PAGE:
The Mausolea & Monuments Trust

Sacheverell-Bateman Mausoleum

Standing in a prominent location to the east of the church and adjacent to a section of medieval wall (possibly representing a fragment of the old manor of Morley, long since demolished).

Three-bay single-storey Perpendicular Gothic Revival style mausoleum. Roof hidden behind parapet. Cross finial to east.  Red sandstone ashlar walls with stepped baseplinth, buttressing and parapet stringcourse. Ogee-headed niches carrying statuary to south elevation.  Multi-foil mullioned lights grouped within square-headed opes to south and west with round-head ope to east having stained glass by Burlison and Grylls.  


Finely painted ceiling to interior.  Marble sarcophagus to centre of floor having glass inlayed within the lid, forming a cross. Altar to east wall.  Framed memorial inscription, on vellum, to wall.

Architect

George Frederick Bodley

Listing

Grade II* (England and Wales)

Year Built

1897

Style

Gothic Revival

History

The mausoleum was built in memory of Hugh Alleyne Sacheverell-Bateman (1860-1896) by his wife, Anna (1866-1946). The couple lived at Morley Manor. Bateman was a good musician, a splendid shot and an expert horseman. Prior to his marriage he had led a number of exploratory expeditions to Asia and North America and had learned to sleep in the saddle. Apparently he was asleep while returning from a day’s hunting when his horse, which knew the way home, walked under a low branch. The branch struck Bateman full in the face and knocked the stem of his pipe through the roof of his mouth. He lived for a time but finally died of septicaemia. The Bateman’s had no children and Anna did not marry again until 1913. Her second husband was Commander Russell Lister-Kaye who was Deputy Director of Naval Intelligence during the 1st World War. Morley Manor was sold in 1938 and, at Anna’s death in 1946, the mausoleum became the property of her sister’s grandson, the late Duke of Valderano (d.2005). It was he who, in 1996, consigned it to the care of the MMT.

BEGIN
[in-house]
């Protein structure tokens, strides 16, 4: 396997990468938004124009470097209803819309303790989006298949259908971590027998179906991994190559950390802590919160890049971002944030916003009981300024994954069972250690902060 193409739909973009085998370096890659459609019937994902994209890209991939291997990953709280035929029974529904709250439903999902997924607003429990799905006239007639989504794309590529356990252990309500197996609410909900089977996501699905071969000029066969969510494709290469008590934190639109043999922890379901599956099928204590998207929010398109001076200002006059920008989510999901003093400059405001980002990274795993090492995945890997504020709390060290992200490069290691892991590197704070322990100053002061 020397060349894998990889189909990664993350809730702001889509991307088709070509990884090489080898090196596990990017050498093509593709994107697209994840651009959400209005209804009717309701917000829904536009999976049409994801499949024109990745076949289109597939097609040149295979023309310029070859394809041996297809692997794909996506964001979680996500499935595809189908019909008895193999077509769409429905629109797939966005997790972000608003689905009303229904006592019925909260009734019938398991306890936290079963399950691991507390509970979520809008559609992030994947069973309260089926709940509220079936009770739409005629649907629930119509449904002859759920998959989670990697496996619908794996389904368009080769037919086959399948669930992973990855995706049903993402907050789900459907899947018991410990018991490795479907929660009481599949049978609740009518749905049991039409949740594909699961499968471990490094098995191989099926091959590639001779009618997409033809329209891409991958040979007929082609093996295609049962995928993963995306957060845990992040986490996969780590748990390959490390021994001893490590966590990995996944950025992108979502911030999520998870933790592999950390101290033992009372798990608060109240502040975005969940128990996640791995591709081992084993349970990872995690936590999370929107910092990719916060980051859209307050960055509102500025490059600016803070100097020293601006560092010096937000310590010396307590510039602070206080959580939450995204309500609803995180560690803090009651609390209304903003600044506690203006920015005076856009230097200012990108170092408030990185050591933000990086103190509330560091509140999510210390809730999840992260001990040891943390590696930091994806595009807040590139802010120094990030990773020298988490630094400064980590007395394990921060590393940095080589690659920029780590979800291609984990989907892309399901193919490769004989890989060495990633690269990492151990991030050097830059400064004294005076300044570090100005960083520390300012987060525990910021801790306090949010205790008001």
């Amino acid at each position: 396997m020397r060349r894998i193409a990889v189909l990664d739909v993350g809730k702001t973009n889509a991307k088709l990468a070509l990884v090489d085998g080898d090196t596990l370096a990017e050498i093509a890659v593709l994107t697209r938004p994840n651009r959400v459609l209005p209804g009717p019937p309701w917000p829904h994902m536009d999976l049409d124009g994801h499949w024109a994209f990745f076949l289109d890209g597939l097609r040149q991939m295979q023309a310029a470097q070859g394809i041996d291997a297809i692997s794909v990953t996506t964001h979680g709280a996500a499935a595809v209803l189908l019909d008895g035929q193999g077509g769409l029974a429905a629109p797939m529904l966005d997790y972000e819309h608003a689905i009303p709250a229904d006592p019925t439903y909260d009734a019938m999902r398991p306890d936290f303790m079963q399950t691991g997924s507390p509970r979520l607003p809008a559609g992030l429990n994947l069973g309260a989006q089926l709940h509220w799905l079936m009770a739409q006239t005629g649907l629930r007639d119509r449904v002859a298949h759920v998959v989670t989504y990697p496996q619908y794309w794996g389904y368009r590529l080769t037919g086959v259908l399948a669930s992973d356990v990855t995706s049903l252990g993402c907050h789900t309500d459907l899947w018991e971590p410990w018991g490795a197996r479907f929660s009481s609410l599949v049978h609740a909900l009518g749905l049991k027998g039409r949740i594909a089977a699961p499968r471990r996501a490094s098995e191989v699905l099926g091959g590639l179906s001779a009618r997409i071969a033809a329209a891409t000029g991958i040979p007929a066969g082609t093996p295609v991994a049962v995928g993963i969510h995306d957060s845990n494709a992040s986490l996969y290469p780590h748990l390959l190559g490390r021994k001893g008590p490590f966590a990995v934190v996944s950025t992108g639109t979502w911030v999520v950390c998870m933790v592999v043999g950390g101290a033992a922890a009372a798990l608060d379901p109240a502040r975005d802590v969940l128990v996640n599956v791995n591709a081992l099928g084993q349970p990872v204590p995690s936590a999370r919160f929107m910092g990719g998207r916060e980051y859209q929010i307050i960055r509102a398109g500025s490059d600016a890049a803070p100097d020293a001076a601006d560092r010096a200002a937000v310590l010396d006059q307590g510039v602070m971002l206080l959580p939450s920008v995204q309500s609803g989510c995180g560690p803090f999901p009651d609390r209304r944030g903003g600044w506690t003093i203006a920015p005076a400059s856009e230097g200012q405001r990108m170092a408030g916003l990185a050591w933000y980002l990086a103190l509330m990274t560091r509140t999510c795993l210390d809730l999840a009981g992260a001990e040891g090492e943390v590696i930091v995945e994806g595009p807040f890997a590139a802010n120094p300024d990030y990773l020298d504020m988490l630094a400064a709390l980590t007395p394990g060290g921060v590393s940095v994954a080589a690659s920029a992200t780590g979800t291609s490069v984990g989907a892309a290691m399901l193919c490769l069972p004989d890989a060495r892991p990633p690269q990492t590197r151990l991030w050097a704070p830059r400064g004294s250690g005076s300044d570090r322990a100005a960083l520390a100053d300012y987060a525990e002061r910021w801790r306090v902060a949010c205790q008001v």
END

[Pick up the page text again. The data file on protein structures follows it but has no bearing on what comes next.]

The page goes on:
Condition

Good. During the last eight years, the roof, stonework, ironwork, stained glass and vellum inscription have all been restored by the MMT with the help of grants from English Heritage, the Glazier’s Trust and the Barbara Whatmore Charitable Trust, as well as donations from our members (2006).

Sources

BoE: Derbys (1979), 285;

Samuel Fox, The History and Antiquities of the Parish Church of St Matthew, Morley (1872);

Research carried out by Sheila Randall, church warden at Morley, and her correspondence with the late Duke of Valderano.

PDF

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Location

Churchyard of St Matthew,
Church Lane,
Morley,
Derbyshire.

DE7 6DE

Related Articles/Publications

2003 MMT News November
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Roger Bowdler's article for Churchscape
A paper discussing the significance of mausolea, introducing the work of the MMT ... more

Rural Charity of the Year
Country Life award to the MMT ... more

The Decay of Dyinjg
An article by Christopher Woodward for the Society of Architectural Historians of Great Britain Newsletter No. 61 Summer 1997 ... more

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